That’s a really good question. The answer is that it’s in this prenatal period and in the first two to three years that the brain is developing structurally and chemically, so the whole rhythm of the brain, the chemical regulation of the brain, is set up then. If that little brain is set up with a great deal of trauma or chronic stress, the HPA axis is going to be activated chronically, and it truly disregulates everything. One of the things that they found out, for example, about post-traumatic stress was [in] soldiers returning from Afghanistan and Iraq: There’s a real difference in how people have experienced these violent scenes of blood and warfare. It appears as though there is a correlation between people who have come back with PTSD and early childhood trauma versus those who come back, obviously with terrible difficulties from having seen this, but not with post-traumatic stress.
And you use the metaphor of kindling to describe how this plays itself out.
It’s really not my term, that’s really Dr. Rob Scaer’s term, and I think he could explain it much more clearly than I can, but basically it’s the concept that the brain, once alerted or once becoming hypervigilant, tends to go into that trauma state much more quickly or tends to go into a reactivity or hypervigilance much more quickly. What early chronic exposure does is set the stage for the kindling process. It’s a way of describing the fact that a person who has had early chronic trauma is much more susceptible to later reactivity to stressful events.
What kind of traumas are we talking about when it comes to pregnancy?
There are two categories. One of them is hunger. If the mother is not getting adequate nutrition, the fetus may grow and form normally, but it will be compromised in terms of the number of cells in the various organs, so that the baby may be born at a low birth weight, fully formed and looking normal, but in reality the kidneys can have fewer nephrons, the heart can have fewer cells, and so on. So that it’s sort of like planned obsolescence when that individual reaches their reproductive years; their organs literally begin to fall apart, begin to wear much more quickly than organs that have been formed more fully. A second form is maternal stress, and that surprised us. We know that it’s common for women in pregnancy to be stressed, but to be extremely stressed chronically, where the mother’s HPA axis is already chronically on fight/flight, means that the baby is growing in an environment that is bathing in far too much cortisol. And that can have a tremendous influence on the nervous system of the fetus, so that baby, from birth, might be susceptible or hypervigilant or vulnerable to any form of stimulation, because their nervous system is set on high.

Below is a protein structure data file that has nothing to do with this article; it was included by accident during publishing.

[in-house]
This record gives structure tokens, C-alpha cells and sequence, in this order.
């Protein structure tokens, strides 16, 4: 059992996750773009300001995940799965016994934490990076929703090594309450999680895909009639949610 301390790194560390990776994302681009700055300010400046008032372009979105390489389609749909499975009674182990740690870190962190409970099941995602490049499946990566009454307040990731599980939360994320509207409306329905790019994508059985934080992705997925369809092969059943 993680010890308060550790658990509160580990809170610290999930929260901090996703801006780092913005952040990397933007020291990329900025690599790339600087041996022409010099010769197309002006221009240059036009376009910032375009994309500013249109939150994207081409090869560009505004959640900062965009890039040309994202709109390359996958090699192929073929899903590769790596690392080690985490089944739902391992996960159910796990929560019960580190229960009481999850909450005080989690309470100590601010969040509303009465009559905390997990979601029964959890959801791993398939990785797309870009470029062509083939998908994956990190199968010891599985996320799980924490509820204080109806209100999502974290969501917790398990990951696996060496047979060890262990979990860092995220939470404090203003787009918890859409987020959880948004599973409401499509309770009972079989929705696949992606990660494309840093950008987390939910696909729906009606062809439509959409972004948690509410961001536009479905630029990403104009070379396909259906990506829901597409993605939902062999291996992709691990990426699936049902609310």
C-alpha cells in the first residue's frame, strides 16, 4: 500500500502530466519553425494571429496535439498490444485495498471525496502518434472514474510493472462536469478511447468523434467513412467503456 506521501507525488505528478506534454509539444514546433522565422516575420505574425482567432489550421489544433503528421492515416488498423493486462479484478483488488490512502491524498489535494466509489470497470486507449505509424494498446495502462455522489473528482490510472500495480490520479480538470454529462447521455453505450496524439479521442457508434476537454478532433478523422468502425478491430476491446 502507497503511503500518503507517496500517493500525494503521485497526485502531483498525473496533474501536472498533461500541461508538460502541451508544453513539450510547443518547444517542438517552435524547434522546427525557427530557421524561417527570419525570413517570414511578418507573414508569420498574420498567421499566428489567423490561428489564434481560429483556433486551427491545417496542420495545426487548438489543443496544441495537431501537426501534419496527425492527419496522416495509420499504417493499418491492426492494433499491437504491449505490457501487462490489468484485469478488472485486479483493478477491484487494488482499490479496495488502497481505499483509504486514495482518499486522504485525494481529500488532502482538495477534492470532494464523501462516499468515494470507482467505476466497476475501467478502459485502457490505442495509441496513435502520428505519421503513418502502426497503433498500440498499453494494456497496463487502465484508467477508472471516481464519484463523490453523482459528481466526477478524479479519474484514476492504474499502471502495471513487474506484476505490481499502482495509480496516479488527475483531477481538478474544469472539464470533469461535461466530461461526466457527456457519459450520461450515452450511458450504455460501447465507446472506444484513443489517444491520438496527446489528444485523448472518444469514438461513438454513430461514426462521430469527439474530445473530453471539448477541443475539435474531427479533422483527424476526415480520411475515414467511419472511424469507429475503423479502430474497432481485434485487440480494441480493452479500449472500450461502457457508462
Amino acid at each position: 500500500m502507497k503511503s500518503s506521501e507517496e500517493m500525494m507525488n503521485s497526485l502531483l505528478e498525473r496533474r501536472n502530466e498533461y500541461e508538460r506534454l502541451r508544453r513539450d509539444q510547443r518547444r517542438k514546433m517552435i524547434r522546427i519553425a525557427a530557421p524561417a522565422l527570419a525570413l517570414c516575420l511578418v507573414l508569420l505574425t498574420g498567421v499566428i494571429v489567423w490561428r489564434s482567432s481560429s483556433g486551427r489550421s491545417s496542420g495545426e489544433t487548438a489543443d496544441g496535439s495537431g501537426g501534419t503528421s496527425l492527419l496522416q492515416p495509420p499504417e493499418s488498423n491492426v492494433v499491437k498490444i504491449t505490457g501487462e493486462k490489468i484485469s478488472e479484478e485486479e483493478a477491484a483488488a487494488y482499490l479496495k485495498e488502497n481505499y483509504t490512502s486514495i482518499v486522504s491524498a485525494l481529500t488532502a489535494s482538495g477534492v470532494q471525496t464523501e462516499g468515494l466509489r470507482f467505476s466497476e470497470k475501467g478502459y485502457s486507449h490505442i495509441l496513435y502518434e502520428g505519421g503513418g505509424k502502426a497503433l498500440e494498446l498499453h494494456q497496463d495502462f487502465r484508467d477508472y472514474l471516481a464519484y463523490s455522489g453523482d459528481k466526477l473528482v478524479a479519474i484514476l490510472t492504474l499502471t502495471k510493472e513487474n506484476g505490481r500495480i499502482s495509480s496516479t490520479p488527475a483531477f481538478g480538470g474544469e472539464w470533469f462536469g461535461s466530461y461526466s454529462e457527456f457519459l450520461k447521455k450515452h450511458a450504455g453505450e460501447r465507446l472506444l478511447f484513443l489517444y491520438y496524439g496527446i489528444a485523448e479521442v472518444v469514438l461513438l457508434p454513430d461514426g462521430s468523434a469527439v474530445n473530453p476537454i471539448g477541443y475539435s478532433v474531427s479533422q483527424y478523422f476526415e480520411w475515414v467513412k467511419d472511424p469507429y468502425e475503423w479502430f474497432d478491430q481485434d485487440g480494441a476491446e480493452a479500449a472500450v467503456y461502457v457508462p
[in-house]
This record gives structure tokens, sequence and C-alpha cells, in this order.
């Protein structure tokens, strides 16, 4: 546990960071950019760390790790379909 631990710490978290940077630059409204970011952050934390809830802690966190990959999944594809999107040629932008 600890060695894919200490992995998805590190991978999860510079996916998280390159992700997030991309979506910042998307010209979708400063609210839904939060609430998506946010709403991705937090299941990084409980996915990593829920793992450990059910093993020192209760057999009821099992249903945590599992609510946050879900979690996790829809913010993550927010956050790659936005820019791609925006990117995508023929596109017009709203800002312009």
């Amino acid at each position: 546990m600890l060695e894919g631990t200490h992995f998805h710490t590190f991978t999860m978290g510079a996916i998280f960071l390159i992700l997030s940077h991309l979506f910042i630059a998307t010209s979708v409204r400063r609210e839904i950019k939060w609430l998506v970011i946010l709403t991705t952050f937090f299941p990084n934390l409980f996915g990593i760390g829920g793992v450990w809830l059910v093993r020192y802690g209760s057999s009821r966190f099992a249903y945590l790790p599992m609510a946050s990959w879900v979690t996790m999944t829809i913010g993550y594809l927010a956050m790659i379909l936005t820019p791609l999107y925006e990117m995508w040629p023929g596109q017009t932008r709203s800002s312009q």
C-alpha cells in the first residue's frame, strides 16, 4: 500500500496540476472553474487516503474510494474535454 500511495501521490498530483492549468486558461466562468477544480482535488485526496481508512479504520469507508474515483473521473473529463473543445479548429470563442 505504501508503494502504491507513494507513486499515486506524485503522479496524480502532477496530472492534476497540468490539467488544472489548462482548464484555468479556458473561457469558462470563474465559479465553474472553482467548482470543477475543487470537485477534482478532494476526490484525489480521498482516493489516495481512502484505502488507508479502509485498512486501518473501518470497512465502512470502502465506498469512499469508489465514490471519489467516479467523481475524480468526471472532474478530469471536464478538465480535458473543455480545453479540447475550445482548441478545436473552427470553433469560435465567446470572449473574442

So what kind of things would trigger this in the mother? You mention poverty and war in the book.
Well ,you know, even in poverty and war, if she is part of a support system that anchors her or grounds her or protects her… but the studies have been done on women who have lived through concentration camps, have lived through violent histories with their partners, the children who have survived the Holocaust. Even the following generation can be still affected.
What kinds of traumas affect young children once they are born?
The research on this is prolific. A traumatic birth can certainly set off a series of problems: being born too soon, prematurity, and a stint in the NICU [neonatal intensive care unit]. Maternal depression is very profound, has a huge impact: as profound an impact as child abuse on that little brain. It can be caused by ongoing maternal neglect or family neglect. The attachment process early in life is really the hub, the core of that baby learning how to self-regulate its own nervous system. When it’s interrupted over and over again, as it is for infants who are left in various forms of childcare with neighbors, friends, catch as catch can, that’s a huge problem. So those are just a few examples from early in our lives that can set that little nervous system on high. One of them alone does not do this, and it’s terribly important that people realize that even when the mother is stressed, if things settle down, and the baby goes home with mom who moves into a more relaxed state and develops a strong stable environment for the baby and herself, that’s fine.
Prematurity, similarly, all by itself is a problem and it’s certainly associated with emotional and learning disabilities later, but that’s because so often prematurity accompanies or occurs in conjunction with issues like poverty and all kinds of stressors on the mom: drug abuse, mental illness, separation, single parenthood, teen parenthood and so on.
So what kinds of disease does this early trauma cause in people once they are grown?